This time last year, we didn’t see widespread, mandated ‘work from home’ in the tea leaves. But we have always been focused on keeping employees protected, connected, and productive outside the office. Now, we can only predict how the trends that emerged in 2020 will evolve over time as businesses place more emphasis on looking after their employees’ health while keeping them securely connected and productive.

1. Organizations will face the security implications of cloud adoption

COVID-19 forced companies to accelerate digital transformation efforts and cloud adoption. According to Gartner, by 2022, up to 60% of organizations will use an external service provider’s cloud-managed service offering, which is double the percentage of organizations from 2018. 

Decentralized IT is becoming the norm with data and services now being spread across a hybrid environment consisting of on-premises infrastructure, private and public cloud software deployments, and SaaS applications. 

However, this hybrid multi-cloud environment is placing strain on security teams that have to deal with the repercussions of having data in so many different places. Legacy access and security tools are not built for the cloud; and many organizations are starting to recognize the security risks of having data and applications directly accessible to anyone on the Internet. Research found that 27% of the US FT 500 companies have at least one external cloud storage accessible without any authentication from the Internet.

We predict companies might pump the breaks a little on cloud migration projects as they refocus on refining their end-to-end security strategies. Connecting workers to distributed workloads is the easy part; protecting business applications and intellectual property in a decentralized, hybrid, and multi-cloud environment is where we expect to see security leaders focused in the coming year. 

Every company has its own considerations and constraints when it comes to the cloud. IT will need to consider the implications for security, latency, availability, data location, etc.  

2. Remote work will increase the number of portable devices that need to be protected

Over the past decade, people began consuming more and more internet data on their smartphones. The same applies to work-related data, with the rise of mobile SaaS applications, including productivity suites like Microsoft Office 365 and CRM tools like Salesforce. In a typical organization today, 60% of devices containing or accessing enterprise data are mobile.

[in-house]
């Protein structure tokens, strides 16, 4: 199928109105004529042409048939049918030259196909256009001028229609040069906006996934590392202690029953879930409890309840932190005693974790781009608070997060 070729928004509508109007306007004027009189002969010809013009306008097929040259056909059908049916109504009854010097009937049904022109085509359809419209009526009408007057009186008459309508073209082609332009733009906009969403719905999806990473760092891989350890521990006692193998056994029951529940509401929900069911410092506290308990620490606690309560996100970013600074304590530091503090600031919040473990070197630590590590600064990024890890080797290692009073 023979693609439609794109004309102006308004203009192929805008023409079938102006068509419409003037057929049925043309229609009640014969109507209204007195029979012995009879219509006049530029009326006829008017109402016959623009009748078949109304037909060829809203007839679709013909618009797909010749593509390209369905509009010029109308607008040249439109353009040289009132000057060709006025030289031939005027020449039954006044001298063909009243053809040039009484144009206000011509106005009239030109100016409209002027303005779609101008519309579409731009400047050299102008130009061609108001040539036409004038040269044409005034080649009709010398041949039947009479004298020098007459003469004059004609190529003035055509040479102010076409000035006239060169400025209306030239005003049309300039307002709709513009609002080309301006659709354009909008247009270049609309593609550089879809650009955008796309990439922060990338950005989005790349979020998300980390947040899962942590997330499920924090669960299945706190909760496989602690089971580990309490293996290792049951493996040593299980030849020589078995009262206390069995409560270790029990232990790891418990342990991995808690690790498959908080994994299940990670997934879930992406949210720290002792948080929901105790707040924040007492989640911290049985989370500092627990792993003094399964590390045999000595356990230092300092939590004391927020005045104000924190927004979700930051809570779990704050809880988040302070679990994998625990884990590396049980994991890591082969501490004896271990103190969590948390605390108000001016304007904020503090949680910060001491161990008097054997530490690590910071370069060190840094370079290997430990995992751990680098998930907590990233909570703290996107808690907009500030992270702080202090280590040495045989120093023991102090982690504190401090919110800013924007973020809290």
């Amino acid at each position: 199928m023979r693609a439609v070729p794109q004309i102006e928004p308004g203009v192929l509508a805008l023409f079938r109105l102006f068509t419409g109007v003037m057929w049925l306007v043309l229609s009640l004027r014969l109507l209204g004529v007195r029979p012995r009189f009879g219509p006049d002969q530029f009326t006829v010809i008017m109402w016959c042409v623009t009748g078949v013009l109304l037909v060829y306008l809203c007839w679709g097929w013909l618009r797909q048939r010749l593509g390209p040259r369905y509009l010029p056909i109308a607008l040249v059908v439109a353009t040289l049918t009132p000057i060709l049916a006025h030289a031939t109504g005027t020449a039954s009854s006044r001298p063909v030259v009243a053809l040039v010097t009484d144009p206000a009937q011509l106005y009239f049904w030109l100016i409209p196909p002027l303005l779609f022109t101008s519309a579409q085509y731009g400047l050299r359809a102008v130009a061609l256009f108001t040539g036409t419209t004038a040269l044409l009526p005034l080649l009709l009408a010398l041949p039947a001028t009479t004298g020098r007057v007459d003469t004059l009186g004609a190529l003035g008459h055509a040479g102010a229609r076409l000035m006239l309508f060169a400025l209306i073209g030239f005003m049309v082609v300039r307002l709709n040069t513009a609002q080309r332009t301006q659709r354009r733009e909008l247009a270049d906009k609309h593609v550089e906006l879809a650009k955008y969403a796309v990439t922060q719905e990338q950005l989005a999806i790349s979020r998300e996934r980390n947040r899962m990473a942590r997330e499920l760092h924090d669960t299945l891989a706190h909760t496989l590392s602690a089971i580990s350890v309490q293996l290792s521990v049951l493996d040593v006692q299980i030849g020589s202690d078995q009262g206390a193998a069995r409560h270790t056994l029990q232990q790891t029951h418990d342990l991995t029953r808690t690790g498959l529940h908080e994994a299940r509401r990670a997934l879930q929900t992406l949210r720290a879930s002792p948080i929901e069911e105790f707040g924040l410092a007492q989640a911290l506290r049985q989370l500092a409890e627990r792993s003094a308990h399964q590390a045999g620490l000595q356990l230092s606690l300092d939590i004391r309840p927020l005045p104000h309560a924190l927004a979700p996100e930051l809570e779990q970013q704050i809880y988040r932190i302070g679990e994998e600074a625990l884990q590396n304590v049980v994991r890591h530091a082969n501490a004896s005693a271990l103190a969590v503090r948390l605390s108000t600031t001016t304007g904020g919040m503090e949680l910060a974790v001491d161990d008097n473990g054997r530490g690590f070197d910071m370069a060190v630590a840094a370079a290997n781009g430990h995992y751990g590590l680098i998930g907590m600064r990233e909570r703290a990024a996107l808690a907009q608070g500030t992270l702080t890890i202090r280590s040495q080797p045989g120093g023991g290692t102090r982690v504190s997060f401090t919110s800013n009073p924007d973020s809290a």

The productivity benefits of smartphones and tablets have been widely embraced by the enterprise. Sometimes they are often provisioned and managed by the organization but often, personal unmanaged devices are used. 

Before 2020, mobile work was largely about people on the road staying connected from a smartphone, now it’s about people who are working out of their house or vacation home. 

So we expect to see a shift towards small, ultra-portable form factors with people increasingly working on a convertible device with a full keyboard, or a large screen tablet they already owned at home. We also expect people will rely on a cellular signal to connect when home Wi-Fi bandwidth is stretched thin. They’ll lean on Jetpacks, mobile hotspots, and MiFis so they have multiple network options to support their multiple device options. This means more mobile endpoints for IT to protect.

According to Verizon, 87% of enterprises are seeing mobile threats growing the fastest this year, outpacing other threat types. While the majority of organizations have embraced BYOD policies, the vast majority (94%) said BYOD has increased mobile security risks.

The remote working trend is likely to extend well beyond a successful COVID-19 vaccine. So IT needs to establish modern security that fits the needs of a broad array of managed and unmanaged devices and networks. Be sure to look for a security solution that has capability both on the device and in the network and can provide flexible security policies that suit every use case.

3. Legacy security technology like VPN will make way for cloud-based secure access

When COVID-19 forced employees out of the office and into their homes, there simply was not the supply chain in place for IT teams to get secure devices and connectivity to people in their homes. In an effort to stand-up remote operations quickly, organizations looked to legacy security architectures like VPNs and VDIs as the silver bullet for secure remote access. However, the reality of VPN has got IT looking back to the drawing board.